health insurance

When it comes to health insurance, "in-network" means a provider or facility that's contracted with your insurer to provide services at an agreed-upon rate. "Out-of-network" means a provider or facility that doesn't have an agreement with your insurer. Whether in-network or out-of-network providers and facilities are covered, and to what extent, depends on your particular health insurance plan.

Kristin Gourlay / RIPR

The public comment period has ended and now the Rhode Island health department must decide whether United Healthcare can cut Landmark Medical Center from its insurance network. The decision could affect thousands of patients.

Aaron Read / RIPR

You may have gotten a letter in the mail recently from your health insurance company asking whether you wanted to opt out of something called an “all payer claims database.”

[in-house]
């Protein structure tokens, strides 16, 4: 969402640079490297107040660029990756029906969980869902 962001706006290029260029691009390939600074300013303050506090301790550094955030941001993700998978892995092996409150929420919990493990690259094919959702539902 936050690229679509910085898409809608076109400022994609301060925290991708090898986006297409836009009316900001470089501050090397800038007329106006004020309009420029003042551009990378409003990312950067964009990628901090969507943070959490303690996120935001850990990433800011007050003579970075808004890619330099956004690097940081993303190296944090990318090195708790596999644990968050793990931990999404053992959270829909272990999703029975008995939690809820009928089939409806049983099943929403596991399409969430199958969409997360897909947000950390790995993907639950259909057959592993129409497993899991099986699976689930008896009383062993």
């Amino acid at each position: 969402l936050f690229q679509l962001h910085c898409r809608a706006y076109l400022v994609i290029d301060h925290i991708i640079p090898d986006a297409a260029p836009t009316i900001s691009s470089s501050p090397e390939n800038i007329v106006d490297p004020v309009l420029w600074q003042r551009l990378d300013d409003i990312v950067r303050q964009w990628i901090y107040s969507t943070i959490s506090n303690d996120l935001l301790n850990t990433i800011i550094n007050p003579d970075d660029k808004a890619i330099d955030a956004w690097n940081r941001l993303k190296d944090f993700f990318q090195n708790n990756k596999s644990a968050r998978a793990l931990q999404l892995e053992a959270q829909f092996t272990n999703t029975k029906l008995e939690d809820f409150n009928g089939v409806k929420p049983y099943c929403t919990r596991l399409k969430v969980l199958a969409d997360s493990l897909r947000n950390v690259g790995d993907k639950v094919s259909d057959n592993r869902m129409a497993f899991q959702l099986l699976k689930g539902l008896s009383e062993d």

It's pretty basic: in order to save a little money, most people have to stick to a budget. But before you can sketch out that spending plan, you need to know where your money's been going and how much you've been spending on everything. Then you can look for places to trim and skimp.

So too goes the theory with health care spending. Or at least, that's the idea behind several new efforts:

Aaron Read / RIPR

New rules for Medicare Advantage plan members give seniors more flexibility to opt out of plans that drop their doctors from the network.

The Centers for Medicare and Medicaid Services has announced that Medicare Advantage plan members will be able to switch plans if those plans drop doctors mid-year without cause. These are Medicare plans offered by private insurance companies and often operate like HMOs.

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